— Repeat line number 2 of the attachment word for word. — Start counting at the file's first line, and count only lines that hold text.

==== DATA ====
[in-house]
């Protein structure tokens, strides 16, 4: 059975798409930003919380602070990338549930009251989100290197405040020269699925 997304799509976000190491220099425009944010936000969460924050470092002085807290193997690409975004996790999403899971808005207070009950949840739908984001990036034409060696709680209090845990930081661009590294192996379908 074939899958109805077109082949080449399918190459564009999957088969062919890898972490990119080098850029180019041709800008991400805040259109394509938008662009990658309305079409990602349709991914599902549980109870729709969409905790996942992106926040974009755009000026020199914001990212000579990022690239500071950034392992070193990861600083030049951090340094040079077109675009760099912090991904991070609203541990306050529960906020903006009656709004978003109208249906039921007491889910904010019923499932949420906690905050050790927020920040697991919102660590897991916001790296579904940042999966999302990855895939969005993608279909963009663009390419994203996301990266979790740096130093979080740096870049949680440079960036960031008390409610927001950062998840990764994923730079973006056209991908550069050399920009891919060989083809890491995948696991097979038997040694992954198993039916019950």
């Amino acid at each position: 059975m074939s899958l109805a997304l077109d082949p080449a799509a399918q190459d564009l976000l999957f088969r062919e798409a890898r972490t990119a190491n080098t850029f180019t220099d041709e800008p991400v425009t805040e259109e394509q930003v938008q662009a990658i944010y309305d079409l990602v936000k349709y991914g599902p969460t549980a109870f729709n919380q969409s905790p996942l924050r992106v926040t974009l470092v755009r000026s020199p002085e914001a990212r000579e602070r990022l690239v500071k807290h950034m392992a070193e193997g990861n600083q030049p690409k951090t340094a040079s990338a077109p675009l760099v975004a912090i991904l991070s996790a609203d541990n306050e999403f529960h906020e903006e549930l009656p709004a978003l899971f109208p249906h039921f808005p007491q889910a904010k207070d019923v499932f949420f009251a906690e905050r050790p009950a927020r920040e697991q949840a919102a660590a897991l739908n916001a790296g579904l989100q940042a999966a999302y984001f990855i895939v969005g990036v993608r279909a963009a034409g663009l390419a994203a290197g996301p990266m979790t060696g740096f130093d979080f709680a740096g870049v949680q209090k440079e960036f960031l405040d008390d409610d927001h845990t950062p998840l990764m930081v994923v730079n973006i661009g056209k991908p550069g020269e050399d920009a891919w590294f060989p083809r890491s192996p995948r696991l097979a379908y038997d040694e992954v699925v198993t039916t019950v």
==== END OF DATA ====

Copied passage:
């Protein structure tokens, strides 16, 4: 059975798409930003919380602070990338549930009251989100290197405040020269699925 997304799509976000190491220099425009944010936000969460924050470092002085807290193997690409975004996790999403899971808005207070009950949840739908984001990036034409060696709680209090845990930081661009590294192996379908 074939899958109805077109082949080449399918190459564009999957088969062919890898972490990119080098850029180019041709800008991400805040259109394509938008662009990658309305079409990602349709991914599902549980109870729709969409905790996942992106926040974009755009000026020199914001990212000579990022690239500071950034392992070193990861600083030049951090340094040079077109675009760099912090991904991070609203541990306050529960906020903006009656709004978003109208249906039921007491889910904010019923499932949420906690905050050790927020920040697991919102660590897991916001790296579904940042999966999302990855895939969005993608279909963009663009390419994203996301990266979790740096130093979080740096870049949680440079960036960031008390409610927001950062998840990764994923730079973006056209991908550069050399920009891919060989083809890491995948696991097979038997040694992954198993039916019950």